Thursday, April 23, 2009
The Writer's House
Rudyard Kipling. We grew up with his stories. We memorized his poems. We watched the movies based on his writing. Who can forget Mowgli, Baloo or Gunga Din? In his day, Kipling was as big as J.K. Rowling and the most famous writer in the English-speaking world. You know him well, but have you ever been to his house?
Well, you can and you should and here’s why. Bateman’s, Kiplings family home and refuge for more than 30 years, and now a National Trust property, has just reopened for the season and of all the literary sites you can visit in the UK, Bateman’s may be the best. First, because Kipling’s life is a gripping story full of contradictions and filled with professional triumphs and personal tragedies, and second, because the house exists today just as it was when Kipling lived there. His Rolls Royce is in the garage. His books and papers are in the study. His Nobel Prize sits proudly on the table.
One of the first things you see as you enter the house is the little window in the entry hall where his American wife, Carrie, who he once described as the ‘Ways and Means Committee’, would screen his visitors. The clues to this man’s life are everywhere, just as he left them. For this, we can thank the ‘Ways and Means Committee’, who bequeathed the estate to the National Trust as a memorial to her husband in 1939.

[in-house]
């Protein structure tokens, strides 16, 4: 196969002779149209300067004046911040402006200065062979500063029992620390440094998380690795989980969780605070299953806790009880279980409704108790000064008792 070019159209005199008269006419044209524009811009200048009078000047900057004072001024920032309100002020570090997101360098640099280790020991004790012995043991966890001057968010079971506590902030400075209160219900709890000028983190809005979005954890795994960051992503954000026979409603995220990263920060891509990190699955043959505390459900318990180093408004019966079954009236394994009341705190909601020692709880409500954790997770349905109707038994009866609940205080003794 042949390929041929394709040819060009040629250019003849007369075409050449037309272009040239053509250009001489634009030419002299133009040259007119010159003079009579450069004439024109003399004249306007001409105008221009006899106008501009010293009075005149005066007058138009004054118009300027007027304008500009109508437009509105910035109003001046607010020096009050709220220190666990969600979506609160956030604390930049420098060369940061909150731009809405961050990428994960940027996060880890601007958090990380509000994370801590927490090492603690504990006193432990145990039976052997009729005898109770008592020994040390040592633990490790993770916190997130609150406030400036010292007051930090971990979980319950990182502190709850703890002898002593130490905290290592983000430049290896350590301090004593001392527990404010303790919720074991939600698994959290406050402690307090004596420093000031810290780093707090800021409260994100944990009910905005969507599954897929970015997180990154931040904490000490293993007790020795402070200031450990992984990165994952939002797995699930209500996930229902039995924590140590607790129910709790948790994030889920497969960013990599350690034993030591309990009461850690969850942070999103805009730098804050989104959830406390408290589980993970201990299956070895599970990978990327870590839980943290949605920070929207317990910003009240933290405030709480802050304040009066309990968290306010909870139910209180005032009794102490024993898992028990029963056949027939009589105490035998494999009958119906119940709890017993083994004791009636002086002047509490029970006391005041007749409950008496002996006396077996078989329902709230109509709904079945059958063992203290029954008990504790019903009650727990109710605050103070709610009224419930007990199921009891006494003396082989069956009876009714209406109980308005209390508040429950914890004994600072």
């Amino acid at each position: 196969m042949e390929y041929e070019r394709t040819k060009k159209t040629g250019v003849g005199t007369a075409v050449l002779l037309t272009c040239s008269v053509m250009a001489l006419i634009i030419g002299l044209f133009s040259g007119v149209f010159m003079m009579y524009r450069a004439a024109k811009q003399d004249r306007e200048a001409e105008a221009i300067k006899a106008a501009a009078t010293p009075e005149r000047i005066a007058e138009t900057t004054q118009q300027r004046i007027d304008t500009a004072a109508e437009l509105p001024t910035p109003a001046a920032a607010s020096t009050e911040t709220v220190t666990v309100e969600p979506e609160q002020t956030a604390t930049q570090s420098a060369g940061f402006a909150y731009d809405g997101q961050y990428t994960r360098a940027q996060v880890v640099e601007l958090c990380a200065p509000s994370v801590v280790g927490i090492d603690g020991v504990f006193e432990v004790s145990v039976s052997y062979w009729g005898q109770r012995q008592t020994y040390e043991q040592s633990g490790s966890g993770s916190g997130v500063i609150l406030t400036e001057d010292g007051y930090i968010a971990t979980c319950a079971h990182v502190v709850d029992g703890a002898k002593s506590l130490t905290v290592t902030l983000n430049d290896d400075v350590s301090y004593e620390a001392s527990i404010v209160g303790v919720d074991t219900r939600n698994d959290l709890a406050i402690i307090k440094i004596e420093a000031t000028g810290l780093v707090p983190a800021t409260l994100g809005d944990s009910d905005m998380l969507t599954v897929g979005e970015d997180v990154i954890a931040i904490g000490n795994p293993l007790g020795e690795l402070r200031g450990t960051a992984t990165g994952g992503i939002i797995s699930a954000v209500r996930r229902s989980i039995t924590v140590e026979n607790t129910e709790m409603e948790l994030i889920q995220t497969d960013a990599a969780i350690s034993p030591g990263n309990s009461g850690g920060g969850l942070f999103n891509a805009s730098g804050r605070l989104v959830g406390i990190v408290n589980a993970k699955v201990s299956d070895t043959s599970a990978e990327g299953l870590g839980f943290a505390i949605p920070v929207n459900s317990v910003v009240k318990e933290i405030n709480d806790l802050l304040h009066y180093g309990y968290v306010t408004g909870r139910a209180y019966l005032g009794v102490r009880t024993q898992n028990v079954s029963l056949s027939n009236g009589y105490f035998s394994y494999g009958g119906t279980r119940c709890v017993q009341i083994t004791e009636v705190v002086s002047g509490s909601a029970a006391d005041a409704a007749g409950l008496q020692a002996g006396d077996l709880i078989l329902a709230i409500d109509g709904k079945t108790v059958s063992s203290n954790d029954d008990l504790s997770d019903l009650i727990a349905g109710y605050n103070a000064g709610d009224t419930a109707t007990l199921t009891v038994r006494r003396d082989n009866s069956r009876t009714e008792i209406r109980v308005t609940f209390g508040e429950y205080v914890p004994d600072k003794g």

Wandering around the house it’s easy to see the world through Kipling’s eyes. His fascination with the Indian subcontinent, his need for privacy, the garden he designed and built from the proceeds of his Nobel Prize, his love of children and the tragic loss of his own. As far as drilling down to the details is concerned, the place is staffed with endearing cult-like volunteers with encyclopaedic knowledge of Kipling and nothing pleases them more than when you ask them a question. In addition to the house, there are extensive grounds and gardens with a working mill that was used by Kipling to generate electricity and a tea room that, on the day we were there, was packed with picturesque pensioners enjoying a spring outing.
To reach Bateman’s near Burwash in East Sussex from London, you can either take a train from Charing Cross Rail Station to Etchingham and then by bus or taxi to Burwash or you can drive. Either way takes about two hours. There is an excellent Journey Planner on the Bateman’s website with all the details. If you have a car, Sissinghurst Castle and Garden, another site with rich literary associations, is nearby as is Bodiam Castle, one of the best preserved moated castles in Britain.
The house is open from March 14 to November 1 every day except Thursday and Friday from 11:00 am to 5:00 pm. The gardens and tea room open throughout the year. Opening times can be found here.
Tel: 01435 882302
Fax: 01435 882811
Photo courtesy of the National Trust, Geoffrey Frosch